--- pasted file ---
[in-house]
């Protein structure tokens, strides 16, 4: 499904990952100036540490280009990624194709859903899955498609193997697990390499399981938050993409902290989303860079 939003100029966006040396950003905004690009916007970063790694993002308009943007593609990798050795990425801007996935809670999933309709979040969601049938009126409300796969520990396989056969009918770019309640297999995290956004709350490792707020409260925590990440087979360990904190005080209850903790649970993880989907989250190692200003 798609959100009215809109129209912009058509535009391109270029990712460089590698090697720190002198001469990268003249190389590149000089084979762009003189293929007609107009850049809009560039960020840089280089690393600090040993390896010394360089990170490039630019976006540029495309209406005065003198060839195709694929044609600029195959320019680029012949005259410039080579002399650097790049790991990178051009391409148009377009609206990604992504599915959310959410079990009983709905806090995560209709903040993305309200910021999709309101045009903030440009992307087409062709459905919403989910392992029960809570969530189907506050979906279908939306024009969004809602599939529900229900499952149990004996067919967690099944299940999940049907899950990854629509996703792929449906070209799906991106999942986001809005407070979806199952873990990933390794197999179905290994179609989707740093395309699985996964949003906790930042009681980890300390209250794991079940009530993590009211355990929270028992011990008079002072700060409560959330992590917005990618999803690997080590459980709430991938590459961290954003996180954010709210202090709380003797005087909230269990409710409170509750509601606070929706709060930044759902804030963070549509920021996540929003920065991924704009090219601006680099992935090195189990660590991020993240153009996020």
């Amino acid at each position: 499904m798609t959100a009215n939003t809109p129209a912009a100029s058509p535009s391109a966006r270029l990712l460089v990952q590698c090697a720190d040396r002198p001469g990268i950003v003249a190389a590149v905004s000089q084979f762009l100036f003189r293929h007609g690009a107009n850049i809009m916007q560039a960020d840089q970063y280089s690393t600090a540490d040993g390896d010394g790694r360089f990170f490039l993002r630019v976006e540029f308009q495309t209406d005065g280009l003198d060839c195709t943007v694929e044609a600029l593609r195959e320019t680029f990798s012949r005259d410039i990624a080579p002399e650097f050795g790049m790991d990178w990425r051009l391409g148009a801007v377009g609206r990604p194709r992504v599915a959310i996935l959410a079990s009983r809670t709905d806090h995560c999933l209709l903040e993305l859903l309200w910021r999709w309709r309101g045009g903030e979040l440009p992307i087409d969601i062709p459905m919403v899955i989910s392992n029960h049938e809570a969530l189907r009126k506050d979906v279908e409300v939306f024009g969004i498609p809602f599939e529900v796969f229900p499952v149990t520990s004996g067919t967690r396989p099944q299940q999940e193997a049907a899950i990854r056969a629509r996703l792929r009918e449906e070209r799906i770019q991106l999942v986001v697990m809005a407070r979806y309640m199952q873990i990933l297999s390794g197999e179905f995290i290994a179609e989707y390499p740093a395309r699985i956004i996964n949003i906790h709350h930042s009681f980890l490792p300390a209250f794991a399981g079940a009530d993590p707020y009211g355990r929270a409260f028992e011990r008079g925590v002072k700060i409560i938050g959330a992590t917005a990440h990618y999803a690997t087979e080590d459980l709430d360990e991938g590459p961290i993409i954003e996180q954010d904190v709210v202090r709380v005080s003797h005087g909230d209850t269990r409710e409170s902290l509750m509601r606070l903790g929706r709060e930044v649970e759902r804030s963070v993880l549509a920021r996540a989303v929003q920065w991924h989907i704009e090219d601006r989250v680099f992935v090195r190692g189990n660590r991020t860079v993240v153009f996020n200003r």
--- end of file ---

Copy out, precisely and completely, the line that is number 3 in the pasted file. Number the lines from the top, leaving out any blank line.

């Amino acid at each position: 499904m798609t959100a009215n939003t809109p129209a912009a100029s058509p535009s391109a966006r270029l990712l460089v990952q590698c090697a720190d040396r002198p001469g990268i950003v003249a190389a590149v905004s000089q084979f762009l100036f003189r293929h007609g690009a107009n850049i809009m916007q560039a960020d840089q970063y280089s690393t600090a540490d040993g390896d010394g790694r360089f990170f490039l993002r630019v976006e540029f308009q495309t209406d005065g280009l003198d060839c195709t943007v694929e044609a600029l593609r195959e320019t680029f990798s012949r005259d410039i990624a080579p002399e650097f050795g790049m790991d990178w990425r051009l391409g148009a801007v377009g609206r990604p194709r992504v599915a959310i996935l959410a079990s009983r809670t709905d806090h995560c999933l209709l903040e993305l859903l309200w910021r999709w309709r309101g045009g903030e979040l440009p992307i087409d969601i062709p459905m919403v899955i989910s392992n029960h049938e809570a969530l189907r009126k506050d979906v279908e409300v939306f024009g969004i498609p809602f599939e529900v796969f229900p499952v149990t520990s004996g067919t967690r396989p099944q299940q999940e193997a049907a899950i990854r056969a629509r996703l792929r009918e449906e070209r799906i770019q991106l999942v986001v697990m809005a407070r979806y309640m199952q873990i990933l297999s390794g197999e179905f995290i290994a179609e989707y390499p740093a395309r699985i956004i996964n949003i906790h709350h930042s009681f980890l490792p300390a209250f794991a399981g079940a009530d993590p707020y009211g355990r929270a409260f028992e011990r008079g925590v002072k700060i409560i938050g959330a992590t917005a990440h990618y999803a690997t087979e080590d459980l709430d360990e991938g590459p961290i993409i954003e996180q954010d904190v709210v202090r709380v005080s003797h005087g909230d209850t269990r409710e409170s902290l509750m509601r606070l903790g929706r709060e930044v649970e759902r804030s963070v993880l549509a920021r996540a989303v929003q920065w991924h989907i704009e090219d601006r989250v680099f992935v090195r190692g189990n660590r991020t860079v993240v153009f996020n200003r």